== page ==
In this past Sunday’s Gospel, Jesus addresses the people and his disciples: “You must not allow yourselves to be called Rabbi…. You must call no one on earth your father… Nor must you allow yourselves to be called teachers…” Do not be guided by those like the scribes and Pharisees: “All their works are performed to be seen. They widen their phylacteries and lengthen their tassels. They love places of honour at banquets, seats of honor in synagogues, greetings in marketplaces, and the salutation ‘Rabbi.’”
As scripture scholar Brendan Byrne writes in his book Lifting the Burden:
Scarcely any injunction of the Lord has been so ignored as this ruling out of titles and, by extension, accoutrements of dress and ceremonial. The very appearance of such an instruction in the Gospel suggests an intention to nip in the bud tendencies in this direction already underway in the Matthean community. The instruction to live as brothers and sisters under the one Father in heaven, each striving to emulate the ‘servant’ rank and role modelled by Christ, has fought a losing battle against the tendency to institutionalise and socially elevate leadership figures. One wonders why the Church felt free to ignore literal fulfilment of Christ’s clear injunctions in this area, while taking others—for example, the sayings on divorce—with legal rigour.
The next phase of the Church’s Synod of Synodality drew to a close last weekend. There has been a lot of praise for Pope Francis convening a synod where participants sat at round tables. Of the 363 eligible to vote, fifty-four were women. That’s a record—15 percent—but not much to write home about. As the Synthesis Report noted: “Women make up most of those in our pews.” Yes, there were fifty-four women with voting rights, but also fifty-four cardinals. Though everyone sat at round tables, the clerics appeared in full clerical attire—and the zucchettos, the small skull caps, were always worn, marking the clear order of precedence: white for the pope, red for cardinals, and violet for bishops.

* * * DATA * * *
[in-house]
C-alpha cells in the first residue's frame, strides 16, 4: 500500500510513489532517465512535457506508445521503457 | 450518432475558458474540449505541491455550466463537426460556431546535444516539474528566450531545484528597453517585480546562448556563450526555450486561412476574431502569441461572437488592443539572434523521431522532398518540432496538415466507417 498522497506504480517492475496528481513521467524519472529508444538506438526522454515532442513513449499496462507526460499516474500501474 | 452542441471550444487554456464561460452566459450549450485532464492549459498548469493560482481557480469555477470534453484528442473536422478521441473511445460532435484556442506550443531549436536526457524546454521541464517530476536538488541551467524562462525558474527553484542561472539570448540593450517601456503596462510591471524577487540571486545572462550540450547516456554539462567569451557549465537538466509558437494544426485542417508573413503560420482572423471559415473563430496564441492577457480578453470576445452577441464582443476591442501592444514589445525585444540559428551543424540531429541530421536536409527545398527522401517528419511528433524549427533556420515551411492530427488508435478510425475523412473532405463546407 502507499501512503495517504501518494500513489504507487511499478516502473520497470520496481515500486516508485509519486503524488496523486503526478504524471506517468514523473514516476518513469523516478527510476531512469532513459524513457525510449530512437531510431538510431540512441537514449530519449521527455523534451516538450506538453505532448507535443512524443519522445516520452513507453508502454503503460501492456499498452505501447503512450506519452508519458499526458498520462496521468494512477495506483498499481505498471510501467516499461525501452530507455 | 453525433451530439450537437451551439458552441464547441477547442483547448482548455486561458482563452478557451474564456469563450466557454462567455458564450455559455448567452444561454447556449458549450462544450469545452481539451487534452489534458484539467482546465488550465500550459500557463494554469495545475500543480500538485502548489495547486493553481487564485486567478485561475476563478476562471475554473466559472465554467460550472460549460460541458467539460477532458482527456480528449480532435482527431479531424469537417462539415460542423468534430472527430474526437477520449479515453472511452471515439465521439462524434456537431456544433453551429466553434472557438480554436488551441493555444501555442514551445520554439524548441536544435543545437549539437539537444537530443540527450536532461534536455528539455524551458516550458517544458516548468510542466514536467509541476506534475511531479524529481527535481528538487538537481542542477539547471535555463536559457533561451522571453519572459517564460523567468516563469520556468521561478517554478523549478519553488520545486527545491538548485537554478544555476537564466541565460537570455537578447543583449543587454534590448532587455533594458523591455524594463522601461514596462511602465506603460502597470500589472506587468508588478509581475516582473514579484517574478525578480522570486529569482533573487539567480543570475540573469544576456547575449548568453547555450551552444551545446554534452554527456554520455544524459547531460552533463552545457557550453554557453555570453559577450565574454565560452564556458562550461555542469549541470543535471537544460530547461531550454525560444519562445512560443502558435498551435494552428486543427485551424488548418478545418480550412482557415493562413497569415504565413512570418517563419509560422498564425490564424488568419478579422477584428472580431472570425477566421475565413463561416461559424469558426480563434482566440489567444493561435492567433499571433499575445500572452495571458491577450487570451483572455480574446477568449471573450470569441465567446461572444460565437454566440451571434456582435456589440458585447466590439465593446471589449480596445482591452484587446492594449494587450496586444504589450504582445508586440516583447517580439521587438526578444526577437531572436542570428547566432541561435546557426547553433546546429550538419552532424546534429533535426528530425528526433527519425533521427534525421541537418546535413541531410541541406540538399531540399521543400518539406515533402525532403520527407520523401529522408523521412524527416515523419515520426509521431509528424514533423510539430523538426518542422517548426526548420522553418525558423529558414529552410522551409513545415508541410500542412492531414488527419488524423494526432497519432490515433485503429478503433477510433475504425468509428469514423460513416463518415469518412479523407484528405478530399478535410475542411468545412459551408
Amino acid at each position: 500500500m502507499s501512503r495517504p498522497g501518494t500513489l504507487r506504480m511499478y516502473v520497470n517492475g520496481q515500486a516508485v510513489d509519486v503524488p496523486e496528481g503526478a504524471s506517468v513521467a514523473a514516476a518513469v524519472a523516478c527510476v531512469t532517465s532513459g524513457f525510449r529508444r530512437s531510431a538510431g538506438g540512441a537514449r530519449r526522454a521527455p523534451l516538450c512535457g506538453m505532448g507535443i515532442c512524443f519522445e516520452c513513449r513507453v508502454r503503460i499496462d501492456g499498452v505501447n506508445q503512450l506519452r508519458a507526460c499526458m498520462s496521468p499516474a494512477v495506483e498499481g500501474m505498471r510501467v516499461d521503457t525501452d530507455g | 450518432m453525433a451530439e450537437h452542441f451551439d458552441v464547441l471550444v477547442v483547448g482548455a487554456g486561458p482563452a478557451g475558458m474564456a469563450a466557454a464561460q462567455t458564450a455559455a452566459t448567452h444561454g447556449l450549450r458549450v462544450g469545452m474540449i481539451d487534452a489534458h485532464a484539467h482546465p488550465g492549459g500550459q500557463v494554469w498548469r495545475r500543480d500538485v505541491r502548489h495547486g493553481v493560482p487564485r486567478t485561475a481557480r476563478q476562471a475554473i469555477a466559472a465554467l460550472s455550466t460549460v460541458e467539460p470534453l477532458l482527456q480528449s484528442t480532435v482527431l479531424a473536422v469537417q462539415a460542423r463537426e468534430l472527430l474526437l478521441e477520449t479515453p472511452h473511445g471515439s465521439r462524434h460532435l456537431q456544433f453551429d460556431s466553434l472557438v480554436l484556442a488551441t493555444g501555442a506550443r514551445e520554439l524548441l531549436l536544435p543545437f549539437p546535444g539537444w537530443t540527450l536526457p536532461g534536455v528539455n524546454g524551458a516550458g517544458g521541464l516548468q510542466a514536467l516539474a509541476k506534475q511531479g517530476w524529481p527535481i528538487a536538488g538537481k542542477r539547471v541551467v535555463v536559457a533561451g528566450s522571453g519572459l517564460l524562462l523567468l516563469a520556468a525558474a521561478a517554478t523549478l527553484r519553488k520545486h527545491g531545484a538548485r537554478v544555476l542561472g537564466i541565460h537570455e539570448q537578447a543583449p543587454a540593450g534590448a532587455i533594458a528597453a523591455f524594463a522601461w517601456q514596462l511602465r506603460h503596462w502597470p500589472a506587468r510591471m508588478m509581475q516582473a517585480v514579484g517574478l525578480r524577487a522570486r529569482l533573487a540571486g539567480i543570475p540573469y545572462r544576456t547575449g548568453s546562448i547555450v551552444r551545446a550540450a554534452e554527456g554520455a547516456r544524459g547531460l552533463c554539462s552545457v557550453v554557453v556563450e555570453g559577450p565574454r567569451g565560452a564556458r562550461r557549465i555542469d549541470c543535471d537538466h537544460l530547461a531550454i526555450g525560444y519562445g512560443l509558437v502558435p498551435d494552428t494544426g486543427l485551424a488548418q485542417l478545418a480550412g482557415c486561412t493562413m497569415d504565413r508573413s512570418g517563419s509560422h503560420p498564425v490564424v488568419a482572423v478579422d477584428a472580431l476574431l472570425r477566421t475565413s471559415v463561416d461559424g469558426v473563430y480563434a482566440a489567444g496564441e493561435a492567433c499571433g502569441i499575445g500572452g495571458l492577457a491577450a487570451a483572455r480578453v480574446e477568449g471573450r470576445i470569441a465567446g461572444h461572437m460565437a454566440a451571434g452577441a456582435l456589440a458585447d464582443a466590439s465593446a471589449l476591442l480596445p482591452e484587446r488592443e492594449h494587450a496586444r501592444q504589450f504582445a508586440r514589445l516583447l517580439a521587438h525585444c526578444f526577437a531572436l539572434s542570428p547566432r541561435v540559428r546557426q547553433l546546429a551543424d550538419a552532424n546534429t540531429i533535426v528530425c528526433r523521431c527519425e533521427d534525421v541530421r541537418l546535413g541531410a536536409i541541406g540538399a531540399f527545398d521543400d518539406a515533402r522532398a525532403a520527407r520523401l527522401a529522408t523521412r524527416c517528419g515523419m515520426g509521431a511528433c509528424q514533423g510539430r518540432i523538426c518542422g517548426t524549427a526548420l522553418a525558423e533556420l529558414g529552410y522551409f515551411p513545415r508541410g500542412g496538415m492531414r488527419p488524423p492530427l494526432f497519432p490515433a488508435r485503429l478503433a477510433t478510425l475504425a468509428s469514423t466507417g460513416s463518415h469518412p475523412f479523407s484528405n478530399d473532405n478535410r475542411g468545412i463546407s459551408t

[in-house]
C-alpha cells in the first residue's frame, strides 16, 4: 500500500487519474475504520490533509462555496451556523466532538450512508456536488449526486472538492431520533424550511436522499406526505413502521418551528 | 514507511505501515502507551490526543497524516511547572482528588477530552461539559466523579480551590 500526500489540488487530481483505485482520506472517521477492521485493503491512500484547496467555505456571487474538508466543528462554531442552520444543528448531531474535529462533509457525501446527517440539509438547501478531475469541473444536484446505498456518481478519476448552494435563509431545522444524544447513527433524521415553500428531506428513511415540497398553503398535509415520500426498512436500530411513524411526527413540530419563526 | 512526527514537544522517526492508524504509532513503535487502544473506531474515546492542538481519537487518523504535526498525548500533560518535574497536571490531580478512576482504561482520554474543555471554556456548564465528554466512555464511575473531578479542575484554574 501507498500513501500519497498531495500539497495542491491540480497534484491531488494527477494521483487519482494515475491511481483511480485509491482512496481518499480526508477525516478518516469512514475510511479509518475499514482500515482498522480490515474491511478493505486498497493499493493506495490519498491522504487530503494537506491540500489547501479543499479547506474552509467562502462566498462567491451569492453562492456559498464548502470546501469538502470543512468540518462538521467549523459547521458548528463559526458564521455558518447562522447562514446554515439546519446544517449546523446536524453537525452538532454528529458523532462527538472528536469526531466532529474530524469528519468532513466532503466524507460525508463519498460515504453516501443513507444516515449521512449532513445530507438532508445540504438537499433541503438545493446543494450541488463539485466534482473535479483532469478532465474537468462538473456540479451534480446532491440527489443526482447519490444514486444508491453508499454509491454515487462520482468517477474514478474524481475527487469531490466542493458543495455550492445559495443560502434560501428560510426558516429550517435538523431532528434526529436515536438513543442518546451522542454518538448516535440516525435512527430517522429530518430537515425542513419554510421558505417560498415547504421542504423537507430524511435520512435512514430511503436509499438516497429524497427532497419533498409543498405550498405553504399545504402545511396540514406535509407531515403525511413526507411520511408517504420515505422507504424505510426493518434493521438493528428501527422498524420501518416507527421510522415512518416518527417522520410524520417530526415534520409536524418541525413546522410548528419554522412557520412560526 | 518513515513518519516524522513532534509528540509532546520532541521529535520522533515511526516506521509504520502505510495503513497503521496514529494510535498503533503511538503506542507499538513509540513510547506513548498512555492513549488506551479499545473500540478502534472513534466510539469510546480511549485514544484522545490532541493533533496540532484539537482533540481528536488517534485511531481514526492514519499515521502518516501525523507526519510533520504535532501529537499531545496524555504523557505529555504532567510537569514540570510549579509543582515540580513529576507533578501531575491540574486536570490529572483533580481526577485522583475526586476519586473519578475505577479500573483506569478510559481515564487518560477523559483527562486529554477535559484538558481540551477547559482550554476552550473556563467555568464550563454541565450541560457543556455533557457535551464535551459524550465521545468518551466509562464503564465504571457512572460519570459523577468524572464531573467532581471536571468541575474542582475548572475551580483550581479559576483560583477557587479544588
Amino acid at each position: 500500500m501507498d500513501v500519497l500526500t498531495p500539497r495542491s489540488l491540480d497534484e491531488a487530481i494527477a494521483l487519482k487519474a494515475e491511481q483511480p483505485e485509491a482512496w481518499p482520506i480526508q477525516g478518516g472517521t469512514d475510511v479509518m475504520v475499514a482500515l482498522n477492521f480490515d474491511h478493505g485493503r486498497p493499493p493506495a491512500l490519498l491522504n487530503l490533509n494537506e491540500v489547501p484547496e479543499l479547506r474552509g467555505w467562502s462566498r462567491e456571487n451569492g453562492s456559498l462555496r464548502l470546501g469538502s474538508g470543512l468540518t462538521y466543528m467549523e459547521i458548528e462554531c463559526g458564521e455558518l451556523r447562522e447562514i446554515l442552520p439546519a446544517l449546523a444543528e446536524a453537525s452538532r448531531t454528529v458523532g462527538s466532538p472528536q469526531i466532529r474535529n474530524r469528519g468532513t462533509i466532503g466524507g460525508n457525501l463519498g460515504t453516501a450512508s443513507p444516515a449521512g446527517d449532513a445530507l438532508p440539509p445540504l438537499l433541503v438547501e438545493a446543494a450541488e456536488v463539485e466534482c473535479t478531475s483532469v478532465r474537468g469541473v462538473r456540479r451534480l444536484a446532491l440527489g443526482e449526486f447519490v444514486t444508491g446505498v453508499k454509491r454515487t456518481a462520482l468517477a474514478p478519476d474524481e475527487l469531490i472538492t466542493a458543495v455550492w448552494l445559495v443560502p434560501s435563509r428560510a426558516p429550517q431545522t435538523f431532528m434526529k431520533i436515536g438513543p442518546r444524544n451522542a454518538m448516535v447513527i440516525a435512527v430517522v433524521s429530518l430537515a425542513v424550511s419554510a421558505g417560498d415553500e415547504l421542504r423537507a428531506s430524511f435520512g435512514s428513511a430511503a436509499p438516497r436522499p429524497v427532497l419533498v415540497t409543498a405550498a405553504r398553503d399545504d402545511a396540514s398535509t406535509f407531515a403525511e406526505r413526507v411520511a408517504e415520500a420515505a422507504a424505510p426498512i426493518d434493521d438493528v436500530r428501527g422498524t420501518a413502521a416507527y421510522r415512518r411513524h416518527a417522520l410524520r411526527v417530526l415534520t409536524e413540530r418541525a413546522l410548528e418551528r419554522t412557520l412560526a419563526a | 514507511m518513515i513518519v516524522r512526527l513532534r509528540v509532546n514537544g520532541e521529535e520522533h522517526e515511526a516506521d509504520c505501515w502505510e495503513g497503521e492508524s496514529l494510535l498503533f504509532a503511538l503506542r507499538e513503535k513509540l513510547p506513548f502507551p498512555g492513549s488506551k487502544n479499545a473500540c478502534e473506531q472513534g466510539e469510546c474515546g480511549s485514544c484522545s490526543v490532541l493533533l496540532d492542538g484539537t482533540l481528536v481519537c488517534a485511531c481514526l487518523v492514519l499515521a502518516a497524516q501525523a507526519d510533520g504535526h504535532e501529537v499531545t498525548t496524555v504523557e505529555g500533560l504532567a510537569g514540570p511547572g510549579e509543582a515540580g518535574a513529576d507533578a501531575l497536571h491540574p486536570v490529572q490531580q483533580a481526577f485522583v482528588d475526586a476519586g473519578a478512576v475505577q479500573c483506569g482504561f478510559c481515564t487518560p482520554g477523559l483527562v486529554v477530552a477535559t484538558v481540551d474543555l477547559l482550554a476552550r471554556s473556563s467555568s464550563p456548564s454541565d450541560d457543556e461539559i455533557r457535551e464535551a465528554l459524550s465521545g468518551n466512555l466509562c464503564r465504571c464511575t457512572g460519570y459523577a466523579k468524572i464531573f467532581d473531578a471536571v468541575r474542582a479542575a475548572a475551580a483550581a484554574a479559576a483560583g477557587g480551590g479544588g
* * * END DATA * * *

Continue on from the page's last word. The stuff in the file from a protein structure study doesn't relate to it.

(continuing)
On the last day, the participants voted on the proposals put forward in the forty-one-page synthesis document, which had been amended about a thousand times. Of the eighty-one proposals voted on, the most “no” votes came for the paragraphs on female deacons.
The Synthesis Report makes it clear that local churches are now to take up the issues raised, engaging in spiritual conversation and discernment, so that Synod participants can return to Rome in a year’s time. “Taking their starting point from the convergences already reached, [episcopal conferences] are called to focus on the questions and proposals that are considered most urgent.”